If this fails, please try issuing the connect command, as described in the next method.

    2. If a device is not currently available, correct Matlab API configuration can be checked by initializing an API session to the Data Server without device communication.

      An API session with the Data Server is created using ziDAQ’s `connect (the port specifies which Data Server to connect to on the localhost) cf. Specifying the Data Server Hostname and Port ). In the Matlab command window type one of the following:

      * `>> ziDAQ('connect', 'localhost', 8005) % 8005 for HF2 Series`
      * `>> ziDAQ('connect', 'localhost', 8004, 6) % 8004 for HDAWG, UHFLI`
      * `>> ziDAQ('connect', mf-hostname, 8004, 6) % 8004 for MFLI (see below)`

      Note, using 'localhost' above assumes that the Data Server is running on the same computer from which you are using Matlab. See Specifying the Data Server Hostname and Port for information about ports and host names when connecting to the Data Server. For MFLI instruments the hostname/IP address of the MFLI instrument must be provided (the value of mf-hostname), see Specifying the Data Server Hostname and Port and the Getting Started chapter of the MFLI User Manual for more information.

  3. If no error is reported then Matlab is correctly configured to use ziDAQ - congratulations! Otherwise, please try the steps listed in Troubleshooting the LabOne Matlab API .

Getting Started with the LabOne Matlab API

This section introduces the user to the LabOne Matlab API.

Contents of the LabOne Matlab API

Alongside the driver for interfacing with your Zurich Instruments device, the LabOne Matlab API includes many files for documentation, utility functions and examples. See the Contents.m file located in a LabOne Matlab API directory (see Step 1 in Windows, Linux or Mac for its typical location) for a description of the API’s sub-folders and files. Run the command:

>> doc('Contents')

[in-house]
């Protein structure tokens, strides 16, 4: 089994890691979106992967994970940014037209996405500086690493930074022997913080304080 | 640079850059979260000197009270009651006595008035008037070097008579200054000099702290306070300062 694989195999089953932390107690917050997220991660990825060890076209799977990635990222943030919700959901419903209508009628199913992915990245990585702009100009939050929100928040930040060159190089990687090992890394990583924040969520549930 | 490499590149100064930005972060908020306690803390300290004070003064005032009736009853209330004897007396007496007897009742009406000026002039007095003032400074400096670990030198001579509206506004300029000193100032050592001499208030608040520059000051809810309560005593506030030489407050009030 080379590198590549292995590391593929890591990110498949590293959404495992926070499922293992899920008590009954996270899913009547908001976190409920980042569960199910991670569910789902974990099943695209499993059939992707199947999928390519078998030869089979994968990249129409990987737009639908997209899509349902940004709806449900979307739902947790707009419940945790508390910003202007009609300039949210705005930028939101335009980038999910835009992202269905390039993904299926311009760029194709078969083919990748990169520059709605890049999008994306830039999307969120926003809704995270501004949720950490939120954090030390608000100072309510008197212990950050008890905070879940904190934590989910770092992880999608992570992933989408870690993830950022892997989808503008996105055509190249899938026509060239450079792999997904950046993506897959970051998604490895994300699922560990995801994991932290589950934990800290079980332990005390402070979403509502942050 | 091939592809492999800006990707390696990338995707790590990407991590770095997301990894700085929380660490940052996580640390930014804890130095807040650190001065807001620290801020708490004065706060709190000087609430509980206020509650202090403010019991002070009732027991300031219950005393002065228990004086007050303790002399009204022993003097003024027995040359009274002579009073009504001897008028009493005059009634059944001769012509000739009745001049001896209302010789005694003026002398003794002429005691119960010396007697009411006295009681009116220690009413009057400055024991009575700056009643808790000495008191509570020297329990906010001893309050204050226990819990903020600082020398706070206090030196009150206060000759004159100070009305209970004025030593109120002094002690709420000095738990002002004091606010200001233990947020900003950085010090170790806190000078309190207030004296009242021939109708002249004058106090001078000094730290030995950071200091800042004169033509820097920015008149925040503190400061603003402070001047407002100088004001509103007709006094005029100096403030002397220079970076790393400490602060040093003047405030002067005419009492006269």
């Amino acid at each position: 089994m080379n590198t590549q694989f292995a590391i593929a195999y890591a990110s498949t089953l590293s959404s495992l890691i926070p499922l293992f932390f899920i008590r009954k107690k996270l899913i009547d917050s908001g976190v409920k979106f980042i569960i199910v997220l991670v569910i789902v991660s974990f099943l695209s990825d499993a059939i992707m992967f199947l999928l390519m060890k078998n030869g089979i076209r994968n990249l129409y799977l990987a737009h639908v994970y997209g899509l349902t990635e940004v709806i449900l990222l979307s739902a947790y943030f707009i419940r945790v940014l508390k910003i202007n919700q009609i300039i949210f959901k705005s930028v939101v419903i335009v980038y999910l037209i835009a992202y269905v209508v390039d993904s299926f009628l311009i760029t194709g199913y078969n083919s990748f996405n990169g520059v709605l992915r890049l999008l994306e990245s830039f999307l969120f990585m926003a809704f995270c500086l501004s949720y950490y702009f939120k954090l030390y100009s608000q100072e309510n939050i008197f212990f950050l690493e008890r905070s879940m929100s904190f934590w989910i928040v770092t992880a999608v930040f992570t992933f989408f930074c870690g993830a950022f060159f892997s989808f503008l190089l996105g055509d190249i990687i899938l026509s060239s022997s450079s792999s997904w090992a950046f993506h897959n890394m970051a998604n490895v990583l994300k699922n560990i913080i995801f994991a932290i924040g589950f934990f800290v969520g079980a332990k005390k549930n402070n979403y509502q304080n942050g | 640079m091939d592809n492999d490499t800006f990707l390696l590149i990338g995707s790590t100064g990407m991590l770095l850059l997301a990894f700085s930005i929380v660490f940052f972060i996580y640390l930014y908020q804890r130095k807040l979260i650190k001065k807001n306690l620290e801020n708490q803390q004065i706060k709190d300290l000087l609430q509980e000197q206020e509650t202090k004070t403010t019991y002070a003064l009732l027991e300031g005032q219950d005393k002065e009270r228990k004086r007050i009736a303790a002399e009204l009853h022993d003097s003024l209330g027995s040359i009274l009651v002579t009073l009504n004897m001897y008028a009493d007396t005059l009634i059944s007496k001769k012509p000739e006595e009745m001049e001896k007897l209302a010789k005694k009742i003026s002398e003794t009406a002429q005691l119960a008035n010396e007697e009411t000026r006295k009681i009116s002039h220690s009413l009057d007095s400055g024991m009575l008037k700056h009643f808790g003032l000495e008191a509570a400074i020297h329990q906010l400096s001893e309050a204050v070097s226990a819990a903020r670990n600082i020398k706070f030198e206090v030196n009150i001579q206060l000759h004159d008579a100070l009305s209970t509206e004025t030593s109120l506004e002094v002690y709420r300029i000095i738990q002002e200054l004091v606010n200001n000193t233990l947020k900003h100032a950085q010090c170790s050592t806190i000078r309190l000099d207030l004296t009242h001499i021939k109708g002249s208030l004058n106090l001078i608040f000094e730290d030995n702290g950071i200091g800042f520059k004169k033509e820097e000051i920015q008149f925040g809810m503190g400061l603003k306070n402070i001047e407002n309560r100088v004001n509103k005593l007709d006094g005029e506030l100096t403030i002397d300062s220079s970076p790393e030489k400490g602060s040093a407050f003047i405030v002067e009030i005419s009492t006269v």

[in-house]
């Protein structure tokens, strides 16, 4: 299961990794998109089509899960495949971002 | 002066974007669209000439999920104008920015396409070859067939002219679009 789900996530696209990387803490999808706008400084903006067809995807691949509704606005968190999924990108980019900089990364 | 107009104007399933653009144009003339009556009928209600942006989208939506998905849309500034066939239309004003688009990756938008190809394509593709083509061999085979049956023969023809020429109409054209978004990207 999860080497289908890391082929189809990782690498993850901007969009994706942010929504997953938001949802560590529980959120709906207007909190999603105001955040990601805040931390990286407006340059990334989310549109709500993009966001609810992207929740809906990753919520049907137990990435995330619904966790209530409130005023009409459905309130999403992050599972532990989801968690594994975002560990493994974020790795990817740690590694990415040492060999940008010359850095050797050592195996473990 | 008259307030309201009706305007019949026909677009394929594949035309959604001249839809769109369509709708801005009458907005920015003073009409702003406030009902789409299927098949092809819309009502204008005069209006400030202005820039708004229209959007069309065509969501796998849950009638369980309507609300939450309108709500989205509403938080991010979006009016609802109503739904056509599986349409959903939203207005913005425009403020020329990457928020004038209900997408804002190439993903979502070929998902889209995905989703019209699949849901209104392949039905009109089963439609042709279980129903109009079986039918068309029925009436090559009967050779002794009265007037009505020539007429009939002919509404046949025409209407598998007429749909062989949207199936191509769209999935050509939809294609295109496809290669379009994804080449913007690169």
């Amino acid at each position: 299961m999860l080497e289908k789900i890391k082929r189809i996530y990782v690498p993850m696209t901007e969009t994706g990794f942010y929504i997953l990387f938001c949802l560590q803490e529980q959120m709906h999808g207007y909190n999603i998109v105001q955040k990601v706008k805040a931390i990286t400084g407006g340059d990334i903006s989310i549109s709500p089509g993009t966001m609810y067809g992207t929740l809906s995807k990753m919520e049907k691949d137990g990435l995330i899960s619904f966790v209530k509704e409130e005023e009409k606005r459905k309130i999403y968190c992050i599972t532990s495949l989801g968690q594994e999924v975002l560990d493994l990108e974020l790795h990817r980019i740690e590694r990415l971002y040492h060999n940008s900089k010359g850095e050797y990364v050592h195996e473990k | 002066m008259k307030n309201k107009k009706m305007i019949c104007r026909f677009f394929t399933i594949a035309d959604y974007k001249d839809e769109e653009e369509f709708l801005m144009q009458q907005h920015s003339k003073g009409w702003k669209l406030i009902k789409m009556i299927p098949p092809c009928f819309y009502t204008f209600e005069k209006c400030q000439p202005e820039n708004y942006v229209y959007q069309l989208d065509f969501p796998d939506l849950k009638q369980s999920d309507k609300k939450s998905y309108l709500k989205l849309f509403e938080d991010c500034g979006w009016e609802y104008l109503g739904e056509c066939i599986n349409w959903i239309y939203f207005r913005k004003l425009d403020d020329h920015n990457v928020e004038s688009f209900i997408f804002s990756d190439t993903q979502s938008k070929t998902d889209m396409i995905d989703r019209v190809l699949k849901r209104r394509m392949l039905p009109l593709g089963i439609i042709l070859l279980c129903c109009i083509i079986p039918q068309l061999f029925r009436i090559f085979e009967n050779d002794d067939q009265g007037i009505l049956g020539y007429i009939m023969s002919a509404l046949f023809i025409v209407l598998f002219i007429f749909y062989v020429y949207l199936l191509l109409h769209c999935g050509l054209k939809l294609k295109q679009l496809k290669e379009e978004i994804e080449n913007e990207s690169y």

in the Matlab Command Window in the LabOne Matlab API directory or take a look at the LabOne API documentation for a detailed overview.

Matlab Driver Naming

On Windows the MEX-file (the ziDAQ Matlab Driver/DLL) is called either ziDAQ.mexw64 or ziDAQ.mexw32 for 64-bit and 32-bit platforms respectively, on Linux it’s called ziDAQ.mexa64 and on Mac it’s called ziDAQ.mexmaci64. When more than one MEX-file is present, Matlab automatically selects the correct MEX-file for the current platform.

Using the Built-in Documentation

To access `ziDAQ’s documentation within Matlab, type either of the following in the Matlab Command Window:

>> help ziDAQ

>> doc ziDAQ

This documentation is located in the file MATLAB/Driver/ziDAQ.m. See the LabOne API documentation for a detailed overview.

Running the Examples

Prerequisites for running the Matlab examples:

  1. Matlab is configured for ziDAQ as described above in Installing the LabOne Matlab API .

  2. The Data Server program is running and the instrument is discoverable, this is the case if the instrument can be seen in the User Interface.

  3. Signal Output 1 of the instrument is connected to Signal Input 1 via a BNC cable; many of the Matlab examples measure on this hardware channel.

See Contents of the LabOne Matlab API for a list of available examples bundled with the LabOne Matlab API. All the examples follow the same structure and take one input argument: the device ID of the instrument they are to be ran with. For example:

>> example_sweeper('dev123');

The example should produce some output in the Matlab Command Window, such as:

ziDAQ version Jul 7 2015 accessing server localhost 8005.
Will run the example on `dev123`, an `HF2LI` with options `MFK|PLL|MOD|RTK|PID`.
Sweep progress 9%
Sweep progress 19%
Sweep progress 30%
Sweep progress 42%
Sweep progress 52%
Sweep progress 58%
Sweep progress 68%
Sweep progress 79%
Sweep progress 91%
Sweep progress 100%
ziDAQ: AtExit called

Most examples will also plot some data in a Matlab figure, see Figure 1 for an example. If you encounter an error message please ensure that the Running the Examples are fulfilled and see Troubleshooting the LabOne Matlab API for help troubleshooting the error.

ziDAQ example sweeper 8005
Figure 1. The plot produced by the LabOne Matlab API example example_sweeper.m; the plots show the instruments demodulator output when performing a frequency sweep over a simple feedback cable.

The examples serve as a starting point for your own measurement needs. However, before editing the m-files, be sure to copy them to your own user space (they could be overwritten upon updating your LabOne installation) and give them a unique name to avoid name conflicts in Matlab.

Using ziCore Modules in the LabOne Matlab API

In the LabOne Matlab API ziCore Modules are configured and controlled via Matlab "handles". For example, in order to use the Sweeper Module a handle is created via:

>> h = ziDAQ('sweep');